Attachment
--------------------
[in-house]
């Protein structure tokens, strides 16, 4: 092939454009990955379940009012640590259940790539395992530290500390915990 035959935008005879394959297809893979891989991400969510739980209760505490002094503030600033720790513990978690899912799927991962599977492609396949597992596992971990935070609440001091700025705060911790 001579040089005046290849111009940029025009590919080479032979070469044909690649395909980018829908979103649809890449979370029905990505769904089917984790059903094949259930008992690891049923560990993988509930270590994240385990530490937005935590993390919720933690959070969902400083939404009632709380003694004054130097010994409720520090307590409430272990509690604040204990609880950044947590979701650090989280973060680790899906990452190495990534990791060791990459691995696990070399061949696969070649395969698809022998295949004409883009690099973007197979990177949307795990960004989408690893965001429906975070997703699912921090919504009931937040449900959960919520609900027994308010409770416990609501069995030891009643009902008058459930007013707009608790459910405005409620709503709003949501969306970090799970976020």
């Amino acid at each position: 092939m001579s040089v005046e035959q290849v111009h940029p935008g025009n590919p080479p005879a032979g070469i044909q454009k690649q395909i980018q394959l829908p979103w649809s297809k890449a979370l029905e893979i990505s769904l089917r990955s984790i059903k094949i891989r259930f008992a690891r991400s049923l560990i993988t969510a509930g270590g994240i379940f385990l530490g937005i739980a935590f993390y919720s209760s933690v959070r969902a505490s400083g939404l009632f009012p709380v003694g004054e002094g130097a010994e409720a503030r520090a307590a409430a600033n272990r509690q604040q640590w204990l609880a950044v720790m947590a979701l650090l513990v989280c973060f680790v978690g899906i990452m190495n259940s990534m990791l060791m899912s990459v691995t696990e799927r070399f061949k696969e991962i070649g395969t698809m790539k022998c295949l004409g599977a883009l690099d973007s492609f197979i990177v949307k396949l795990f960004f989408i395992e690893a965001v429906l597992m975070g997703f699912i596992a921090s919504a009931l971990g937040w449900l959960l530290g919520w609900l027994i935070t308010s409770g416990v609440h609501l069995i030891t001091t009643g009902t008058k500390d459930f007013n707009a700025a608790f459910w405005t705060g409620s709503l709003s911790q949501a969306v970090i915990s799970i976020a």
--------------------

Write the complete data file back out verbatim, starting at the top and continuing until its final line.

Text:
[in-house]
């Protein structure tokens, strides 16, 4: 092939454009990955379940009012640590259940790539395992530290500390915990 035959935008005879394959297809893979891989991400969510739980209760505490002094503030600033720790513990978690899912799927991962599977492609396949597992596992971990935070609440001091700025705060911790 001579040089005046290849111009940029025009590919080479032979070469044909690649395909980018829908979103649809890449979370029905990505769904089917984790059903094949259930008992690891049923560990993988509930270590994240385990530490937005935590993390919720933690959070969902400083939404009632709380003694004054130097010994409720520090307590409430272990509690604040204990609880950044947590979701650090989280973060680790899906990452190495990534990791060791990459691995696990070399061949696969070649395969698809022998295949004409883009690099973007197979990177949307795990960004989408690893965001429906975070997703699912921090919504009931937040449900959960919520609900027994308010409770416990609501069995030891009643009902008058459930007013707009608790459910405005409620709503709003949501969306970090799970976020």
């Amino acid at each position: 092939m001579s040089v005046e035959q290849v111009h940029p935008g025009n590919p080479p005879a032979g070469i044909q454009k690649q395909i980018q394959l829908p979103w649809s297809k890449a979370l029905e893979i990505s769904l089917r990955s984790i059903k094949i891989r259930f008992a690891r991400s049923l560990i993988t969510a509930g270590g994240i379940f385990l530490g937005i739980a935590f993390y919720s209760s933690v959070r969902a505490s400083g939404l009632f009012p709380v003694g004054e002094g130097a010994e409720a503030r520090a307590a409430a600033n272990r509690q604040q640590w204990l609880a950044v720790m947590a979701l650090l513990v989280c973060f680790v978690g899906i990452m190495n259940s990534m990791l060791m899912s990459v691995t696990e799927r070399f061949k696969e991962i070649g395969t698809m790539k022998c295949l004409g599977a883009l690099d973007s492609f197979i990177v949307k396949l795990f960004f989408i395992e690893a965001v429906l597992m975070g997703f699912i596992a921090s919504a009931l971990g937040w449900l959960l530290g919520w609900l027994i935070t308010s409770g416990v609440h609501l069995i030891t001091t009643g009902t008058k500390d459930f007013n707009a700025a608790f459910w405005t705060g409620s709503l709003s911790q949501a969306v970090i915990s799970i976020a």